The Prime Minister, along with military experts and analysts across the world, concedes that air strikes alone will not defeat Isil, and that (as in Iraq) ground forces are essential if we want to rid Syria of Isil. But what is the plan to assemble these ground forces so necessary for a successful mission?  David Cameron’s answer today was more a hope than a plan. He referred to “70,000 Syrian opposition fighters - principally the Free Syrian Army (FSA) – with whom we can co-ordinate attacks on Isil”.

But it is an illusion to think that these fighters can provide the ground forces needed to complement aerial bombardment of Isil.  Many commentators have begun to doubt whether the FSA continues to exist as a coherent operational entity over the past few months. Coralling the myriad rebel groups into a disciplined force capable of fighting and occupying Isil territory is a heroic ambition, not a plan. And previous efforts to mobilize the rebels against Isil have been utter failures. Last month the Americans abandoned a $500m programme to train and turn 5,400 rebel fighters into a disciplined force to fight Isil. They succeeded in training just 60 fighters. And there have been incidents of American-trained fighters giving some of their US-provided equipment to the Nusra Front, an affiliate of Al Qaeda.

Why has it proven so hard to co-opt rebel forces in the fight against Isil? Because most of the various rebel groups are fighting a war against Assad, not against Isil.  Syria’s civil war is gruesome and complex, but it is fundamentally a Civil War between Assad’s forces and a variety of opponents of Assad’s regime. It would be a mistake for Britain to base a case for military action against Isil on the hope that thousands of disparate rebel forces can be persuaded to change their enemy – especially when the evidence so far is that they won’t.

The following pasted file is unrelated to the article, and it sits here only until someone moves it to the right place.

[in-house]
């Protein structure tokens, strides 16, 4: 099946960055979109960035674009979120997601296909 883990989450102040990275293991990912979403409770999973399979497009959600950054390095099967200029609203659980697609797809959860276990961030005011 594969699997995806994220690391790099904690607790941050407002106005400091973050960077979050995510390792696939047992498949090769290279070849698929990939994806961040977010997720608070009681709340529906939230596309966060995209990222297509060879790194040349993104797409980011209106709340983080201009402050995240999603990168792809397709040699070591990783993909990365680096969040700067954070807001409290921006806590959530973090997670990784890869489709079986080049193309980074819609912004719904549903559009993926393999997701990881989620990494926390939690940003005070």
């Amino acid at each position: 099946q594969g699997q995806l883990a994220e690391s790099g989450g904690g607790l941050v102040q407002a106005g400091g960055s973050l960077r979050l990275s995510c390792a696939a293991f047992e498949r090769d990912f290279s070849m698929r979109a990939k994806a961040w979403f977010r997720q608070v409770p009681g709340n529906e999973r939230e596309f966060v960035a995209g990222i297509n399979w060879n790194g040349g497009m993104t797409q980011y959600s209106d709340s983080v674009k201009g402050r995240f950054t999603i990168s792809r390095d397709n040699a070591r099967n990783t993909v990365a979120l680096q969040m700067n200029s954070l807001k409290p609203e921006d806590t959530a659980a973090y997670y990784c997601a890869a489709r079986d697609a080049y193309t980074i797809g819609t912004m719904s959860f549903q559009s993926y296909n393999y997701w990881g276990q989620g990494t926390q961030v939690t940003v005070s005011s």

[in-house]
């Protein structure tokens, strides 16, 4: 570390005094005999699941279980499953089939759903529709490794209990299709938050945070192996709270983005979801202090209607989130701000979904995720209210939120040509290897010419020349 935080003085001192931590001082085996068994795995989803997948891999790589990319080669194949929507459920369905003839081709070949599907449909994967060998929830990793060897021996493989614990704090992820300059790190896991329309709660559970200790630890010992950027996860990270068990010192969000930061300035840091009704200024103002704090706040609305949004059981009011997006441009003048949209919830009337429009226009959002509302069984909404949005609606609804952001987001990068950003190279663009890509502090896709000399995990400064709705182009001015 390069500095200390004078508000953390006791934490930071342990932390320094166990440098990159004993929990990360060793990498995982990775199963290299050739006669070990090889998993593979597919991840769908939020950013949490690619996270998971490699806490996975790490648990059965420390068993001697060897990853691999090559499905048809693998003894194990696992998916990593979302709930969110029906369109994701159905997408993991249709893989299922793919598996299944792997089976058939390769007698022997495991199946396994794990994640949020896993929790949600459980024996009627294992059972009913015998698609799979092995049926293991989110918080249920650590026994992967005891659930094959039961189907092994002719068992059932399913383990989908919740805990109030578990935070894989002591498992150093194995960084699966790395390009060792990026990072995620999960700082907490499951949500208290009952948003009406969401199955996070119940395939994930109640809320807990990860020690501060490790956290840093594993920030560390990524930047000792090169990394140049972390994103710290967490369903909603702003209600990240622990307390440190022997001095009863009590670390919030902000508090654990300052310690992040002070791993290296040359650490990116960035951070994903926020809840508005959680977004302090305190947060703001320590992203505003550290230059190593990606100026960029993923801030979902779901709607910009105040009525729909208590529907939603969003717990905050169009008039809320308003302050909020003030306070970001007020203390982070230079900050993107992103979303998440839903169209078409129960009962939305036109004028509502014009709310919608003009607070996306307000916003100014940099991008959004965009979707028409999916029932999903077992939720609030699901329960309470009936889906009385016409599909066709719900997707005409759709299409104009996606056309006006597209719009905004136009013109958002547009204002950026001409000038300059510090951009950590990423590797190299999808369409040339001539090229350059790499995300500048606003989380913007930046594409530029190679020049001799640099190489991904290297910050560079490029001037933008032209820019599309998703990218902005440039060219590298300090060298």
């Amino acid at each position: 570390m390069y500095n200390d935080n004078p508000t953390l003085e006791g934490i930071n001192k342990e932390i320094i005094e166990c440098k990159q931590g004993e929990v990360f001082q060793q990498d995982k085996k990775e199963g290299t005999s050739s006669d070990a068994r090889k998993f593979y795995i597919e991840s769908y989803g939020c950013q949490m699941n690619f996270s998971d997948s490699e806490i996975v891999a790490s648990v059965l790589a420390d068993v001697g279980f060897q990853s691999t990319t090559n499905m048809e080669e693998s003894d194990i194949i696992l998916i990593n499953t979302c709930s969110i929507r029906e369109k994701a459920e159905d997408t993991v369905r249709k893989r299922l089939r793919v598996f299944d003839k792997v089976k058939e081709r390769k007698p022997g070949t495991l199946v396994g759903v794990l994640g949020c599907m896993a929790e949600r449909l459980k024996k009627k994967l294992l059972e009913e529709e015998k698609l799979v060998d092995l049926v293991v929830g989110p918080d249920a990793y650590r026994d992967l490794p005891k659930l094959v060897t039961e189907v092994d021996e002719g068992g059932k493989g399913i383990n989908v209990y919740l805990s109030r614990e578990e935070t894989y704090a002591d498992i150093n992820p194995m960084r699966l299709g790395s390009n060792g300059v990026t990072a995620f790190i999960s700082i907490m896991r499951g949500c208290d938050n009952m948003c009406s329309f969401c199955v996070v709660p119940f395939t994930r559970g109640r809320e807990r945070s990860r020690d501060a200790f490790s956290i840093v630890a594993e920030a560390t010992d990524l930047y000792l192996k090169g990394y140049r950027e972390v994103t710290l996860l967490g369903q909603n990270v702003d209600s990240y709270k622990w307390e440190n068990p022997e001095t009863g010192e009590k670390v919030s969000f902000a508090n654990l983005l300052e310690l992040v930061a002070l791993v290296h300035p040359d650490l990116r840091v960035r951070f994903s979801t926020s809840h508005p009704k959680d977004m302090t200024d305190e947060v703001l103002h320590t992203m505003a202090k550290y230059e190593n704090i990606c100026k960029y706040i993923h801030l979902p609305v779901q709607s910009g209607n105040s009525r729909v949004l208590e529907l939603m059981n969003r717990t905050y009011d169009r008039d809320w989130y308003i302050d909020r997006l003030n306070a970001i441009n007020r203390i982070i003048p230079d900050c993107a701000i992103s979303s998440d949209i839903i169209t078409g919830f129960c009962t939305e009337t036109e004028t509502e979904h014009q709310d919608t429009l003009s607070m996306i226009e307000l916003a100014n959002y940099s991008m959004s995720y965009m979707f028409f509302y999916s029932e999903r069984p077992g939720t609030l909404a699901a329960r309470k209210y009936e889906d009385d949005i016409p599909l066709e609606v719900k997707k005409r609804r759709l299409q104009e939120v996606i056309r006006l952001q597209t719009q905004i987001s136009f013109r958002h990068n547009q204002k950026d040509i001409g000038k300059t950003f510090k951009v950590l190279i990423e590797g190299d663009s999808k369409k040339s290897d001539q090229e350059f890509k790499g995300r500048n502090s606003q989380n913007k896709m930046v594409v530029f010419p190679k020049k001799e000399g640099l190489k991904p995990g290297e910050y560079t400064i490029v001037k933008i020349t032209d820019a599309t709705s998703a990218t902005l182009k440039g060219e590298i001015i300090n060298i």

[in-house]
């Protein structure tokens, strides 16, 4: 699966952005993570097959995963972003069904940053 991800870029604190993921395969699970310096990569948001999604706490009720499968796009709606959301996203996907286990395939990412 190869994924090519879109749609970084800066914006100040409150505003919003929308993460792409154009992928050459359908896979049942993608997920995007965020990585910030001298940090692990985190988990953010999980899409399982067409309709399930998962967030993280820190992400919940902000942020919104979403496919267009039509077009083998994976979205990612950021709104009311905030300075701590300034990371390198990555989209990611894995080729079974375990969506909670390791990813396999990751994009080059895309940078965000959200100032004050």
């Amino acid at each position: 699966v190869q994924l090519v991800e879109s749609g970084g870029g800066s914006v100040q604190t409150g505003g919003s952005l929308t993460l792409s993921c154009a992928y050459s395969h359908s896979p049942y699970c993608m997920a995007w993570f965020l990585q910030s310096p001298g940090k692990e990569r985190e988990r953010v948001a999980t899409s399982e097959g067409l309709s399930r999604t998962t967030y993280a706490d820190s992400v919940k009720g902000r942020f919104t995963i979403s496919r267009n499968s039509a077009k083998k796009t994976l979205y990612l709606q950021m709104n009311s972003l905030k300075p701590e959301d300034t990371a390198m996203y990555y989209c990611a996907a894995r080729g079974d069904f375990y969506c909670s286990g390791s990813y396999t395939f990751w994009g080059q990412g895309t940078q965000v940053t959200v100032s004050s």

This is a plan for military action that, at present, looks highly unlikely to succeed.  But what of the plan for peace? David Cameron today argued for the separation of the immediate task at hand - to strike against Isil in Syria – from the longer-term ambition of achieving a settlement in Syria and removing Assad.  But for Isil to be beaten, the two cannot be separated. Because it is only by making progress in developing a credible and internationally-backed plan for a post-Assad Syria that we will persuade Syrian Sunnis that fighting Isil will not end up helping Assad win the Civil War.  If we want not only to rely on rebel Sunnis to provide ground troops against Isil, but also provide stable governance in Isil-occupied areas when the bombing stops, progress on a settlement to Syria’s Civil War is more not less urgent.  Without it, the reluctance of Syrian Sunnis to think that our fight is their fight will undermine the chances of military efforts to beat Isil and bring basic order to the regions they control. 

This points us towards doubling down on the progress that has already been made in Vienna: working with the USA, France, Syria’s neighbours and the Gulf states, as well as Russia and Iran. We need not just a combined approach to ending the conflict, but the prospect of a post-war Syria that offers a place for those whose cooperation we seek to defeat Isil. No doubt this will strike some as insufficient in the face of the horrors perpetrated by Isil. But I fear that if we want not just to take action against Isil but to defeat them and prevent their return, it offers a better chance of succeeding than David Cameron’s proposal today. 

Stewart Wood is a former Shadow Cabinet minister and adviser to Ed Miliband. He tweets as @StewartWood.